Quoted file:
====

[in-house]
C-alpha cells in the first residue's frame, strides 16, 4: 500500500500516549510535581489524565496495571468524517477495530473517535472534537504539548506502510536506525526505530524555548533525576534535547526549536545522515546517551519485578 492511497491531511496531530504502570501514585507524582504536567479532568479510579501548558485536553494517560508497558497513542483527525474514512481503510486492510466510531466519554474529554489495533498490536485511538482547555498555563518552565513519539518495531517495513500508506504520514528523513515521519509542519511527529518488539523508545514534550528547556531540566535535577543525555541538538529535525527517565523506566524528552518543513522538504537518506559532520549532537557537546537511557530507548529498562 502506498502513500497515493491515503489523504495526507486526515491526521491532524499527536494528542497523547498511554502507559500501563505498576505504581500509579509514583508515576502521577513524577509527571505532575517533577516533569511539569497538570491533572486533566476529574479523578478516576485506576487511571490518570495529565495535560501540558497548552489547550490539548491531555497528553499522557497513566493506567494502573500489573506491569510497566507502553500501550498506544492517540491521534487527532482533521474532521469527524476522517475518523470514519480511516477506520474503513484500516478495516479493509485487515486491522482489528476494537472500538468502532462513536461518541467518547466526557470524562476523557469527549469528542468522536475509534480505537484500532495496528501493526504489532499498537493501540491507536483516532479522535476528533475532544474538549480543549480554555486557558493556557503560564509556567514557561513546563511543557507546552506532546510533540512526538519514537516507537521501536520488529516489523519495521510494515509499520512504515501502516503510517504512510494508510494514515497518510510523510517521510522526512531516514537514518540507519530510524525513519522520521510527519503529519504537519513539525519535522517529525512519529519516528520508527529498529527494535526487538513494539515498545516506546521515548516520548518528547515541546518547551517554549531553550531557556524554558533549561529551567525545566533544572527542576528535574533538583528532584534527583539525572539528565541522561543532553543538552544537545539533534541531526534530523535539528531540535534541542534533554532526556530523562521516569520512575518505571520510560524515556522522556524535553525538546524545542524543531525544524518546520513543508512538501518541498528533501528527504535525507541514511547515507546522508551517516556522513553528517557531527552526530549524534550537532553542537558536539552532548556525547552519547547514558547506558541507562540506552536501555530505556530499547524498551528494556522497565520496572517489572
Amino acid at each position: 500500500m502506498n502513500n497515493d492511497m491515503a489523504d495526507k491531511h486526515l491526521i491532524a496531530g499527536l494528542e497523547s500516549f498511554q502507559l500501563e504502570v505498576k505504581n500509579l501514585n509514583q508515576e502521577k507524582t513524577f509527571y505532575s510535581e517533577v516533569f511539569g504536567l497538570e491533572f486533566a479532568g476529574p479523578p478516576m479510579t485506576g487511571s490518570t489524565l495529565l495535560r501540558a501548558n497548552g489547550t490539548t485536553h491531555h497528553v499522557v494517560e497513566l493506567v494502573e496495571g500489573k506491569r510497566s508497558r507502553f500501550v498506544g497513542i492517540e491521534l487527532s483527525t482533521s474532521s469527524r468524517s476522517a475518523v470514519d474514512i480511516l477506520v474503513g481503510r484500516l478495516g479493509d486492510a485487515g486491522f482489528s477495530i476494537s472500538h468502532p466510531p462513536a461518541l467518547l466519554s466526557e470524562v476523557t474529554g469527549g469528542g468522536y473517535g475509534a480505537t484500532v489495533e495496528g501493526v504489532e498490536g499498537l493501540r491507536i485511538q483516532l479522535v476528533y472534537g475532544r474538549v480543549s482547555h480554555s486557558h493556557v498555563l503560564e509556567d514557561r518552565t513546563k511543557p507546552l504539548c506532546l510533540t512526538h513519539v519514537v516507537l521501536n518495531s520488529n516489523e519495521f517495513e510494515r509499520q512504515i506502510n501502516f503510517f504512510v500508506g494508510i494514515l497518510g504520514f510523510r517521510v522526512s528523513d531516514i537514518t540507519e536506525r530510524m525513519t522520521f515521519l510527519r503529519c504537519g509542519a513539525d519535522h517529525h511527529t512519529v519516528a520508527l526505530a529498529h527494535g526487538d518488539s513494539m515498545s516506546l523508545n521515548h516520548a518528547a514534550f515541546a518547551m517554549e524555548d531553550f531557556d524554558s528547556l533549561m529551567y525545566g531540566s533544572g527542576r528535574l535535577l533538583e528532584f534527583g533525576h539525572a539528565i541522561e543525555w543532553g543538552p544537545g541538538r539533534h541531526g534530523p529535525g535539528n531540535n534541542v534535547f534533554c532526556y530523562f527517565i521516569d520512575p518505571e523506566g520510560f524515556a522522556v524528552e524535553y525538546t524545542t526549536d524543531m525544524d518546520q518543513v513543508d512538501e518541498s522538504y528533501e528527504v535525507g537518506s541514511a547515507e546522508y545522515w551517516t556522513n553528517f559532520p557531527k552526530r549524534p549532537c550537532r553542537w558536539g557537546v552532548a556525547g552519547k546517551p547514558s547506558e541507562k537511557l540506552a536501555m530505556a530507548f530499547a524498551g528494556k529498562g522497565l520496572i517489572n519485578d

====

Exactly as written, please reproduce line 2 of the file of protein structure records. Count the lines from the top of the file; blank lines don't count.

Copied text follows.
C-alpha cells in the first residue's frame, strides 16, 4: 500500500500516549510535581489524565496495571468524517477495530473517535472534537504539548506502510536506525526505530524555548533525576534535547526549536545522515546517551519485578 492511497491531511496531530504502570501514585507524582504536567479532568479510579501548558485536553494517560508497558497513542483527525474514512481503510486492510466510531466519554474529554489495533498490536485511538482547555498555563518552565513519539518495531517495513500508506504520514528523513515521519509542519511527529518488539523508545514534550528547556531540566535535577543525555541538538529535525527517565523506566524528552518543513522538504537518506559532520549532537557537546537511557530507548529498562 502506498502513500497515493491515503489523504495526507486526515491526521491532524499527536494528542497523547498511554502507559500501563505498576505504581500509579509514583508515576502521577513524577509527571505532575517533577516533569511539569497538570491533572486533566476529574479523578478516576485506576487511571490518570495529565495535560501540558497548552489547550490539548491531555497528553499522557497513566493506567494502573500489573506491569510497566507502553500501550498506544492517540491521534487527532482533521474532521469527524476522517475518523470514519480511516477506520474503513484500516478495516479493509485487515486491522482489528476494537472500538468502532462513536461518541467518547466526557470524562476523557469527549469528542468522536475509534480505537484500532495496528501493526504489532499498537493501540491507536483516532479522535476528533475532544474538549480543549480554555486557558493556557503560564509556567514557561513546563511543557507546552506532546510533540512526538519514537516507537521501536520488529516489523519495521510494515509499520512504515501502516503510517504512510494508510494514515497518510510523510517521510522526512531516514537514518540507519530510524525513519522520521510527519503529519504537519513539525519535522517529525512519529519516528520508527529498529527494535526487538513494539515498545516506546521515548516520548518528547515541546518547551517554549531553550531557556524554558533549561529551567525545566533544572527542576528535574533538583528532584534527583539525572539528565541522561543532553543538552544537545539533534541531526534530523535539528531540535534541542534533554532526556530523562521516569520512575518505571520510560524515556522522556524535553525538546524545542524543531525544524518546520513543508512538501518541498528533501528527504535525507541514511547515507546522508551517516556522513553528517557531527552526530549524534550537532553542537558536539552532548556525547552519547547514558547506558541507562540506552536501555530505556530499547524498551528494556522497565520496572517489572